Anne Marie Aouie, Toby Genato and Jeff Luspo are among Roland’s most advanced senior students. They’ve been with IMK-KDL from the very start. They’re serious practitioners of the art and have devoted many years (and countless welts, blisters and bruises) in its study.

“Badass as these people are, they are among the warmest, sweetest folks you’d ever get to meet. Off camera they’re all smiles and laughs — just unassuming, regular folks with kids and day jobs. It just so happens that they know how to go all Jason Bourne on you if the need arises,” jokes Aldana. 

The Shoot

Agos was shot at the IMK training hall in San Andres, Manila. It’s a tough-looking inner-city neighborhood. It made the camera crew a bit nervous at first, but they realized it’s relatively safe. The training hall itself was modest and unassuming. Too cramped for a Zumba class, but perfect for CQC (Close Quarter Combat) training.

“We shot on a 5D Mark III with a 70D for B-rolls,” said Aldana. “We also used a GoPro for POV shots. I used a Sony RX100 as a second B-roll and BTS. We also had a mini-jib and a slider. The lighting kit was a couple of kino-flos and some blue heads. I also used a Zoom H4N and a Rode mic for field audio.

We shot everything in one day, based on the schedules of the fighters.

“Given the physical demands of staging a fight sequence, I had to limit the number of takes,” explained Aldana. “Although these guys are in great shape, I can’t have them go at it over and over again. Not only will they tire out, the execution suffers and this can lead to injuries. The speed at which those sticks move makes accuracy critical. One misstep and someone can get hit.

“When Aouie came in the day of the shoot, she had a nasty blister on her right hand. Actually, it was a blister on top of a blister. Basically, she had two layers of skin peeled off. When you see her wincing on camera, that’s for real. Being the trooper that she is, she went through with it.” 

“In real life, there is no Control-Z.”
TheFrank, director, editor, visual effects creator and voiceover artist, Red Ei8ht Inc. 

It was Roland’s idea to do the POV shot with the GoPro. We played around with it in the days leading up to the shoot. He had to modify his techniques (hand position, strike angle, etc.) to get the best possible shot off the GoPro. Basically, he had to use his head as a gimbal, moving independently of the rest of his body. He was also the only one tall enough to do it.”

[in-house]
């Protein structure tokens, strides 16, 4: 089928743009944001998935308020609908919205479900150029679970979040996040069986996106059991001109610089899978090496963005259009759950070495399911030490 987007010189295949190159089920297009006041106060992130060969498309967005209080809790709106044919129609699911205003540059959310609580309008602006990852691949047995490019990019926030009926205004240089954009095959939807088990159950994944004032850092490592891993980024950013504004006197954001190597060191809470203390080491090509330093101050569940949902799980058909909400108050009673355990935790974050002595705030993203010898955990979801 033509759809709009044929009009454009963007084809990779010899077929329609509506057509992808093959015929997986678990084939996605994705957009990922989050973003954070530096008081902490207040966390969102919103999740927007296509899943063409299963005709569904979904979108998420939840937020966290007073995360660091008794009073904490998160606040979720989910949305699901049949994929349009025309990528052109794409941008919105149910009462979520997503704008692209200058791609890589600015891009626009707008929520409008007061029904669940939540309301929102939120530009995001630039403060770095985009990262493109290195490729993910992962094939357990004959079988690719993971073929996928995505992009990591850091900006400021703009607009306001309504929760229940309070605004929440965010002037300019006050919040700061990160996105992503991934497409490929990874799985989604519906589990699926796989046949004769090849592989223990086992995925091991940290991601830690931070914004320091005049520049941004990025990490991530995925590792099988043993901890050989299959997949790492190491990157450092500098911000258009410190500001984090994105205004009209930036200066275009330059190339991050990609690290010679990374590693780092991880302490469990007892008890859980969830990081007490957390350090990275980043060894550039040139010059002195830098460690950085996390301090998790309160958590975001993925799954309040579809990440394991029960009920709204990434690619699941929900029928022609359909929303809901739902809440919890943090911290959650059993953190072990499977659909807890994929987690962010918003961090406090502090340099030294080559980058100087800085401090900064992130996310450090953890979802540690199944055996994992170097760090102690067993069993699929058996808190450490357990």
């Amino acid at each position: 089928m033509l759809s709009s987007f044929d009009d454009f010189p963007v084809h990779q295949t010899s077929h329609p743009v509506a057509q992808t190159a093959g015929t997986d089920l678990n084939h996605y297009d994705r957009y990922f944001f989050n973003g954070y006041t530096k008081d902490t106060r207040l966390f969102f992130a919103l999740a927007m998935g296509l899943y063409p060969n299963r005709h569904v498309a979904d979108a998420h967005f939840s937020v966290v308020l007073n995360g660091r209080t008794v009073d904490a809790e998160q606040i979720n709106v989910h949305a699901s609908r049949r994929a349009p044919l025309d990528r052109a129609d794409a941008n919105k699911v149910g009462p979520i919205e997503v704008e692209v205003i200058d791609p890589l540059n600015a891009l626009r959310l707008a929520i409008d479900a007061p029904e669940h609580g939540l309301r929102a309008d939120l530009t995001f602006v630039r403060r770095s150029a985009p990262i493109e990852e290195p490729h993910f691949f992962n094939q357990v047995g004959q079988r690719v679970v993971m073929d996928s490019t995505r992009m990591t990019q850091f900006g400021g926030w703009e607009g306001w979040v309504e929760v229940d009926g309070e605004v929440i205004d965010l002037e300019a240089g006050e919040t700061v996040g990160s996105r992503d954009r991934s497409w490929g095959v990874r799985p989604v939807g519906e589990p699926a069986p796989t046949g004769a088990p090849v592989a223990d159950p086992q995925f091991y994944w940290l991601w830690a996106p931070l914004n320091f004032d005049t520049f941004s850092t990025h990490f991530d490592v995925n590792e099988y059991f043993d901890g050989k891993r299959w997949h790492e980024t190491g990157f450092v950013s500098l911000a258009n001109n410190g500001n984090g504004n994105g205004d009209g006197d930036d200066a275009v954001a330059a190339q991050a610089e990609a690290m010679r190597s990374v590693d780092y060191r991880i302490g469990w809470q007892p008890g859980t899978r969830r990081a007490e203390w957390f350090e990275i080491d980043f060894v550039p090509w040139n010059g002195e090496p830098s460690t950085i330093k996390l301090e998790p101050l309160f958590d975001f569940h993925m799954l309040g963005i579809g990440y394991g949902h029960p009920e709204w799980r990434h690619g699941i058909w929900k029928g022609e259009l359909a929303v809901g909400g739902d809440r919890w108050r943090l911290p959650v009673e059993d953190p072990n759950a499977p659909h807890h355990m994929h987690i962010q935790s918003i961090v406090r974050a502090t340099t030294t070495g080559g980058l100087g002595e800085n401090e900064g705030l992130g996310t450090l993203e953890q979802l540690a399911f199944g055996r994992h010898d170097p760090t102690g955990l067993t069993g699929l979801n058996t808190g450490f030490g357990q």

“In my experience, EDIUS is still the fastest NLE to cut with,” said Aldana. “The scalability of the software has consistently kept pace with new hardware, but newer features like editing in proxy mode allows EDIUS to be used in older systems and laptops without sacrificing speed and responsiveness. Plus no other NLE allows you to change the way the timeline behaves. By toggling different options (insert, overwrite and ripple modes) you can make EDIUS behave like a different NLE all together.”

In addition to EDIUS, Aldana incorporated some VFX tools to bring some sparkle to Agos. These included After Effects CS4, Creative Dojo Extruder Script and HitFilm Ultimate 

The music was done by Tris Suguitan of Cutting Edge Productions. “We’re longtime friends and collaborators,” said Aldana. “I used an audio recorder during the shoot and had Tris sample the audio of the sticks and make it part of the arrangement. There is a musicality in the practice of FMA. Whenever we do practice drills (called sinawali, which means weaving) we pay close attention to the rhythm of the sticks. It becomes our metronome and allows us to sync with one another. I wanted Tris to pick up on that and build the score around it.”

When asked if there was anything special about this project, Aldana volunteered: “My Dad died early this year, right around the time this video began taking shape. He was a machinist and an occasional blade maker. He’s the reason why I had such a fascination for weapons at an early age. I would like to dedicate this work to him.”

Aldana’s other work can be seen at www.youtube.com/user/frankaldana.

TheFrank, otherwise known as Frank Aldana (when not talking about himself in the third-person), has been using EDIUS since 2007, when he bought a Canopus STORM XA card with EDIUS 3 bundled with it. He tried it out and never looked back.